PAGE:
The well-being of the planet is arguably one of the most urgent of these; after all, if we don’t have a pollution- and disaster-free place to live, all that other stuff won’t end up mattering much.

Speaking at the press conference last week, Nadella summed up the importance of Microsoft’s moonshot emissions plan bluntly and succinctly. “The world is presented with an urgent climate crisis,” he said. “If we don’t curb emissions, science tells us the results will be devastating.”

About The Author

Vanessa is senior editor of Singularity Hub. She's interested in renewable energy, health and medicine, international development, and countless other topics. When she's not reading or writing you can usually find her outdoors, in water, or on a plane.

This Article Originally Appeared On Singularity Hub

Related Books

Drawdown: The Most Comprehensive Plan Ever Proposed to Reverse Global Warming

by Paul Hawken and Tom Steyer
9780143130444In the face of widespread fear and apathy, an international coalition of researchers, professionals, and scientists have come together to offer a set of realistic and bold solutions to climate change. One hundred techniques and practices are described here—some are well known; some you may have never heard of. They range from clean energy to educating girls in lower-income countries to land use practices that pull carbon out of the air. The solutions exist, are economically viable, and communities throughout the world are currently enacting them with skill and determination. Available On Amazon

Designing Climate Solutions: A Policy Guide for Low-Carbon Energy

by Hal Harvey, Robbie Orvis, Jeffrey Rissman
1610919564With the effects of climate change already upon us, the need to cut global greenhouse gas emissions is nothing less than urgent. It’s a daunting challenge, but the technologies and strategies to meet it exist today. A small set of energy policies, designed and implemented well, can put us on the path to a low carbon future. Energy systems are large and complex, so energy policy must be focused and cost-effective. One-size-fits-all approaches simply won’t get the job done. Policymakers need a clear, comprehensive resource that outlines the energy policies that will have the biggest impact on our climate future, and describes how to design these policies well. Available On Amazon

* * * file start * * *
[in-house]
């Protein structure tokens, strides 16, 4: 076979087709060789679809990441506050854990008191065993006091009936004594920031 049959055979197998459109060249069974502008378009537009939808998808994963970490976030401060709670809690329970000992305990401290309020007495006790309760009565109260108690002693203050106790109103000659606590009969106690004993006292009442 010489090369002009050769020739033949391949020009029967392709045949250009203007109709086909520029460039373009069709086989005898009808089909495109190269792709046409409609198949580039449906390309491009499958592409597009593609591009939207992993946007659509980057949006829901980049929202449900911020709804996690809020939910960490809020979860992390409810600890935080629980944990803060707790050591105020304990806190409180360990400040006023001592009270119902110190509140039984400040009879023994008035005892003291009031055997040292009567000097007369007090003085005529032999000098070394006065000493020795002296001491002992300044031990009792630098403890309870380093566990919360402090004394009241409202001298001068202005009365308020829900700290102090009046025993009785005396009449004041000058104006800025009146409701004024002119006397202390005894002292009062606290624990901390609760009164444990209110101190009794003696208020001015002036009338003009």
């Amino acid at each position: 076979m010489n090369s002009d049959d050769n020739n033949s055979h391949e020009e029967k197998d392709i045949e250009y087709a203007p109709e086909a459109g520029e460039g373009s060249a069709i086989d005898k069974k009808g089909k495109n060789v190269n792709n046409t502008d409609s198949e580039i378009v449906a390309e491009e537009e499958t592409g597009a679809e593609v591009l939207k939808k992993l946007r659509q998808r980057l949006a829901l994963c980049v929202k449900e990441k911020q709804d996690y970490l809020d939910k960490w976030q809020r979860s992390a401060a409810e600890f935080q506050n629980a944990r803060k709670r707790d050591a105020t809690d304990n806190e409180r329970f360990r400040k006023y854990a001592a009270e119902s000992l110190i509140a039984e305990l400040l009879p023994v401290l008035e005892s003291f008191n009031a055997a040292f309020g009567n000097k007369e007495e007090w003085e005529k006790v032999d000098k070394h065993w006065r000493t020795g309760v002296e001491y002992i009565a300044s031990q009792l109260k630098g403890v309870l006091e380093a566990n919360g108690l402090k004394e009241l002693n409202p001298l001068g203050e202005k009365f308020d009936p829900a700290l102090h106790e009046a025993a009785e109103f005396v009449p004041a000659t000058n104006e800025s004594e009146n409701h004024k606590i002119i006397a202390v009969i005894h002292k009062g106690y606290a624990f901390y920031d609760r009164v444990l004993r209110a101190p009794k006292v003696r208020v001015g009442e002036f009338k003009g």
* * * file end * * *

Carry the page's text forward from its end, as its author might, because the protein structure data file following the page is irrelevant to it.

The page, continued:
This Changes Everything: Capitalism vs. The Climate

by Naomi Klein
1451697392In This Changes Everything Naomi Klein argues that climate change isn’t just another issue to be neatly filed between taxes and health care. It’s an alarm that calls us to fix an economic system that is already failing us in many ways. Klein meticulously builds the case for how massively reducing our greenhouse emissions is our best chance to simultaneously reduce gaping inequalities, re-imagine our broken democracies, and rebuild our gutted local economies. She exposes the ideological desperation of the climate-change deniers, the messianic delusions of the would-be geoengineers, and the tragic defeatism of too many mainstream green initiatives. And she demonstrates precisely why the market has not—and cannot—fix the climate crisis but will instead make things worse, with ever more extreme and ecologically damaging extraction methods, accompanied by rampant disaster capitalism. Available On Amazon

From The Publisher:
Purchases on Amazon go to defray the cost of bringing you InnerSelf.comelf.com, MightyNatural.com, and ClimateImpactNews.com at no cost and without advertisers that track your browsing habits. Even if you click on a link but don't buy these selected products, anything else you buy in that same visit on Amazon pays us a small commission. There is no additional cost to you, so please contribute to the effort. You can also use this link to use to Amazon at any time so you can help support our efforts.

 

enafarzh-CNzh-TWdanltlfifrdeiwhihuiditjakomsnofaplptruesswsvthtrukurvi

follow InnerSelf on

facebook-icontwitter-iconrss-icon

 Get The Latest By Email

{emailcloak=off}

LATEST VIDEOS

Methane Emissions Hit Record Breaking Levels
Methane Emissions Hit Record Breaking Levels
by Josie Garthwaite
Global emissions of methane have reached the highest levels on record, research shows.